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It is understandable why idealism prevails.  In a random, purposeless world, a hope for a better future is very appealing indeed.  Yet we all could do with a taste of Peter Henry’s cynicism to ramp down the hysteria.  Things will never get better.  Adjustment is a more apt philosophy than idealism.  Realism leads to a better understanding of what’s what than any more inflated perception.  Better accept what’s what without trying to figure it out and to die before you are too soon old and too late schmart.

Saturday, October 14, 2017

The Regular Guy–A Disappearing Species In A Society More Deviant Than Average

One of the highest compliments that could be to a man in the 50s was that he was ‘a regular guy’, someone without edges who fit in everywhere.  An average Joe without pretense or high expectations, a man who could be trusted, who stayed on the rails, never became loose shunted, and was always predictable, comfortable, and reliable.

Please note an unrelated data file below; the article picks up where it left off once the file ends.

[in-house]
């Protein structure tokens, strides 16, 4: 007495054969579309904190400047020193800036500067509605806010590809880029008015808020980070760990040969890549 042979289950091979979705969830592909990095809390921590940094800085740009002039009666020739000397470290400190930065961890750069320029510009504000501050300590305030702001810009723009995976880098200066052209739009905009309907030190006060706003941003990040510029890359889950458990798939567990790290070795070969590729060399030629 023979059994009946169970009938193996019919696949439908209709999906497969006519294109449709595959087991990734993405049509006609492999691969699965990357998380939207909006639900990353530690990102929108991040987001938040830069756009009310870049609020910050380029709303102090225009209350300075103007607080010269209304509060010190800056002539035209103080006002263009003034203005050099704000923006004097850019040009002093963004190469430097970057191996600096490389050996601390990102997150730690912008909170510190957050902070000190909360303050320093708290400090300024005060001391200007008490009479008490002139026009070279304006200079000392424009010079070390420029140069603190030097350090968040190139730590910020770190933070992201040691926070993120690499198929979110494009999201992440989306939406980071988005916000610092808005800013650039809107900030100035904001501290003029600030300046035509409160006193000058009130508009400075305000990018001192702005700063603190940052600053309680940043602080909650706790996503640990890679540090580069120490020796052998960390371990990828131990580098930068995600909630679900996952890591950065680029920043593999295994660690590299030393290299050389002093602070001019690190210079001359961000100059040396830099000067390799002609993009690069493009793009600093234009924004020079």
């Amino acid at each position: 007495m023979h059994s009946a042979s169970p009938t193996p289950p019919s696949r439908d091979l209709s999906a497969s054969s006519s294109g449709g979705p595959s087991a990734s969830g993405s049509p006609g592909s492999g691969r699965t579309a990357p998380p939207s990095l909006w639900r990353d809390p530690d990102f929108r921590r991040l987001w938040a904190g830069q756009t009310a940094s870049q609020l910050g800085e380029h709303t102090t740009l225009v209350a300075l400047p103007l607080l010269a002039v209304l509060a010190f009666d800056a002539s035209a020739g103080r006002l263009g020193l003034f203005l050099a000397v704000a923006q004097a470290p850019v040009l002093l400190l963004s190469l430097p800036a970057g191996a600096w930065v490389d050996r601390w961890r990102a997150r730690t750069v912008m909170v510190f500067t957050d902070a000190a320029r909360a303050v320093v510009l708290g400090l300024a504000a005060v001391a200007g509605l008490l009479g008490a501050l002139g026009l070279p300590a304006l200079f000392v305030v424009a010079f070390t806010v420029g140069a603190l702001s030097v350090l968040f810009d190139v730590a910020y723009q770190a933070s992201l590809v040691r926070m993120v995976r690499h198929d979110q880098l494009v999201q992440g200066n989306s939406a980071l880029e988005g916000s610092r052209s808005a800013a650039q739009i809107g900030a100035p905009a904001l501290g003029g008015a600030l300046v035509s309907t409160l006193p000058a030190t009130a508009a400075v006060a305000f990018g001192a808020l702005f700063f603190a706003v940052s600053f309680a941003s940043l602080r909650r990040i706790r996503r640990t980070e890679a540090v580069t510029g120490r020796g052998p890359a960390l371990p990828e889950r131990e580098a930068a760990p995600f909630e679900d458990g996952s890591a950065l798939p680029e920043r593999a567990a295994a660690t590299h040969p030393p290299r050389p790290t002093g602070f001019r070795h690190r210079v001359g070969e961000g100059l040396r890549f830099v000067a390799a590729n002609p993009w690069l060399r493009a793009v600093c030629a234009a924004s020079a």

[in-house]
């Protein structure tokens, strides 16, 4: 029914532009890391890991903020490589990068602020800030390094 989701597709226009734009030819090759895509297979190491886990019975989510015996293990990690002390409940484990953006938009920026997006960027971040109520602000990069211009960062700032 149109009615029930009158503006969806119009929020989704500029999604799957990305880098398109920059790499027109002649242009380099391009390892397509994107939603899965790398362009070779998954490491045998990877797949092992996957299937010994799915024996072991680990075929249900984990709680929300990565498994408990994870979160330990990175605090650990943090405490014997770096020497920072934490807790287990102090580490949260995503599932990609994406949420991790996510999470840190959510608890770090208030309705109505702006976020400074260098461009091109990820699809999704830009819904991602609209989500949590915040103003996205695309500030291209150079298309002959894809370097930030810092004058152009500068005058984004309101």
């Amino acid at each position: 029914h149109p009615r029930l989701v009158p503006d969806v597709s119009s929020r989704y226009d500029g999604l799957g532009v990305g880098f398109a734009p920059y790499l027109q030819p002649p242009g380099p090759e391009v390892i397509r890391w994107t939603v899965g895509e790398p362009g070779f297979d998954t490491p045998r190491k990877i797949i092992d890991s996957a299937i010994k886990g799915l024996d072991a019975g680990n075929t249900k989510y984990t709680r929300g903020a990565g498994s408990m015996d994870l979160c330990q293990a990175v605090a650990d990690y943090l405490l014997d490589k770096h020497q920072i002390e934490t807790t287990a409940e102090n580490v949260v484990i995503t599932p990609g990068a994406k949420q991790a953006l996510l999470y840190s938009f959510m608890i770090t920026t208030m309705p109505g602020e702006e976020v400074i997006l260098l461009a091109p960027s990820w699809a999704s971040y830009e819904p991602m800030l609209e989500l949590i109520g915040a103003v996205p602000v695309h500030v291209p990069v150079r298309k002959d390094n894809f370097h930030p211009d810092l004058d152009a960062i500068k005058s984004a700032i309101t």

It was an era of averages, a unique aberration in a long history of rugged individualism, enterprise, wealth, and visionary territorial expansion.  There was nothing of the Old World left in America after a few generations.  None of Europe’s religious, social, and cultural traditionalism.  No looking back to Roncesvalles, the Crusades, Henry II, or Innocent III.  The old ways were dismissed, discarded, and left behind.   The nation would be become a unique, powerful, new, and dominant Western empire.

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Perhaps it was the war that that settled us down.  Four years of uncertainty and mayhem were certainly enough for generations.  Or perhaps it was the American victory that was responsible for the settled, peaceful postwar period.  There was no longer anyone who could challenge our sovereignty, our moral authority, or our right to reign.  Or perhaps the 50s were simply an interregnum, a collective relaxation from the war, the Depression, the predatory capitalism of the 20s and the lawless 30s.